UPDATE: and the Green Party idea of creating a new bureaucracy called Canterbury Transport is equally ludicrous, because there isn't a governance problem.  Christchurch City Council is responsible for all roads except the State Highways, in the city (and no central government would rightfully surrender national corridors to local politics). It isn't broken up into multiple districts or cities like Auckland was.  Environment Canterbury, like all regional councils, is responsible for contracting subsidised public transport across the region, and planning urban public transport services.  Again, there is no division here.  It's far from clear what such an entity would do that is different from this.

Unless,. of course, you hark back to the "good old days" of council owned bus companies having monopolies and getting endless ratepayer subsidies. A model that saw the near continuous decline in urban bus patronage across NZ for 30 years.  You see at the moment bus services in Christchurch are operated mostly by two companies, one owned by Christchurch City Council, another by a private firm.  They typically compete for contracts for subsidised services, helping keep costs down and providing a check on performance.  The Greens are awfully fond of state owned monopolies, because you can trust politicians and public servants to be incentivised to look after customers and taxpayers' money far better than the private sector competing for both, can't you?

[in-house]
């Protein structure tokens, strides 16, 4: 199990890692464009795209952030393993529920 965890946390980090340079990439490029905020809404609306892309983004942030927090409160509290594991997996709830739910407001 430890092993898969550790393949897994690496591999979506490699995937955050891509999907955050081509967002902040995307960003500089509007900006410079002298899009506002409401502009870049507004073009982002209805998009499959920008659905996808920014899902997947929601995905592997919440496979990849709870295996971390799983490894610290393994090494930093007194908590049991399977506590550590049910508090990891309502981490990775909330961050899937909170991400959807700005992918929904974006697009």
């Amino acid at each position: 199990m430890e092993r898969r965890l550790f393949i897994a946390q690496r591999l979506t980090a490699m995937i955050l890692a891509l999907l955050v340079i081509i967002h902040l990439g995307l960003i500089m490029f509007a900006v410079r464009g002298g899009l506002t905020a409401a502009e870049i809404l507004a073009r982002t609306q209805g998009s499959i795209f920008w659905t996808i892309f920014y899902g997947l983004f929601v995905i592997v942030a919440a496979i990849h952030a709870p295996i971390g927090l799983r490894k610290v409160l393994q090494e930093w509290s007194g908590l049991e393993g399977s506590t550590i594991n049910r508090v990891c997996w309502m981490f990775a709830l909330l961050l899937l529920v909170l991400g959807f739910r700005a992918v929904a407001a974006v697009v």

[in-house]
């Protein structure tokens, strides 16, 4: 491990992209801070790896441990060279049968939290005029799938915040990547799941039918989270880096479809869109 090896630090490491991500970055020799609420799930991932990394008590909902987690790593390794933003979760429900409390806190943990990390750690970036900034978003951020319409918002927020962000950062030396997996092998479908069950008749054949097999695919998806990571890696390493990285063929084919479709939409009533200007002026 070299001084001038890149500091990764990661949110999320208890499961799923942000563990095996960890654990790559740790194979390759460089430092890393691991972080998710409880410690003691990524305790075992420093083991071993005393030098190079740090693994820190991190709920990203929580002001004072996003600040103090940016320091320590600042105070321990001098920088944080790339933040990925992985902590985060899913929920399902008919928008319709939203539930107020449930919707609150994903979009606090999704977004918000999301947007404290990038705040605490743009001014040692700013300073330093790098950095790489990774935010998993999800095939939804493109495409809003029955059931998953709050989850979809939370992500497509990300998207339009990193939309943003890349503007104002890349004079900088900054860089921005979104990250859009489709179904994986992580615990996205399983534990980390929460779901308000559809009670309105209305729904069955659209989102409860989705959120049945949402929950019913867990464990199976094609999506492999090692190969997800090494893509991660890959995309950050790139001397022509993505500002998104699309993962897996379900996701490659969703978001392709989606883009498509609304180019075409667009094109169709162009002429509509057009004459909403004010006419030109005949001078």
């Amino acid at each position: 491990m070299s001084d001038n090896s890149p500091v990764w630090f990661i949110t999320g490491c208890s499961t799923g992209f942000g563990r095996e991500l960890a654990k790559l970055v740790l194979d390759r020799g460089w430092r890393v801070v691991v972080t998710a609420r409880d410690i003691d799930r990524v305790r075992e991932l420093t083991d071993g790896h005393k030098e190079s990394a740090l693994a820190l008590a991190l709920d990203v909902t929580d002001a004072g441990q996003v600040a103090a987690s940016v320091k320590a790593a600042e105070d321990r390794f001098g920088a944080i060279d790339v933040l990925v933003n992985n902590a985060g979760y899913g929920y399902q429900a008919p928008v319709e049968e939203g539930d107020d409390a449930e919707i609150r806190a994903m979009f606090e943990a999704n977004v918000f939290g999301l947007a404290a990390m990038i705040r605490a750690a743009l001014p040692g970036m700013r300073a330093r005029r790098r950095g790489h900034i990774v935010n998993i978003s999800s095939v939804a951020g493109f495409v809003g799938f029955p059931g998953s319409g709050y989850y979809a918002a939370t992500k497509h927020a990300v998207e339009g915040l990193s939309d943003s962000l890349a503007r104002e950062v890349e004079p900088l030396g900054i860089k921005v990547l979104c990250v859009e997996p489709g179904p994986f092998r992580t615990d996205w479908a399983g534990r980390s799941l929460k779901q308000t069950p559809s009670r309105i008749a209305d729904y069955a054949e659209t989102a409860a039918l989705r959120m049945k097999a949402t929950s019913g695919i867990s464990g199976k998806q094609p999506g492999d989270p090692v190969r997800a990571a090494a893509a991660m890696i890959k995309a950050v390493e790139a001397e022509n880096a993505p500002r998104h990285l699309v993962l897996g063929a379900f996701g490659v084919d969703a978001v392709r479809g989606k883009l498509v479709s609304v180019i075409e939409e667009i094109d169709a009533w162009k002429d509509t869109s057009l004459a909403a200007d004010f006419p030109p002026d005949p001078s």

paul scott said...

Incredible. We all researched this thing when Mayor Bob Parker proposed it in his first term.
Bob was well known for having his feet planted firmly in the air, but anyway he and Tony Marryat
and their wives went of to Seattle and other places on research.
The rest of us looked up Google .
You need geographical corridors, or coast lines, or circuits with massive populations and then these things still run at a loss.
The costs are astronomical, and we came to the same conclusion as you. Either a nice new car each or better still a free helicopter service.
Before Bob Parker, Gary Moore also tried it on, so we have about 15 years experience and wide eyed wonder,in the promotion of light rail.
The idea of widening the roads was refused because it was ‘car friendly’.
Bob Parker even managed to erect a traffic blockade behind stopped buses, on the north route Hills road, to teach us a lesson.

paul scott said...

It will take a generation for recovery of Christchurch. Many urban people never go into the central city at all. You might get is there if you paid us, but it is a bad journey emotionally.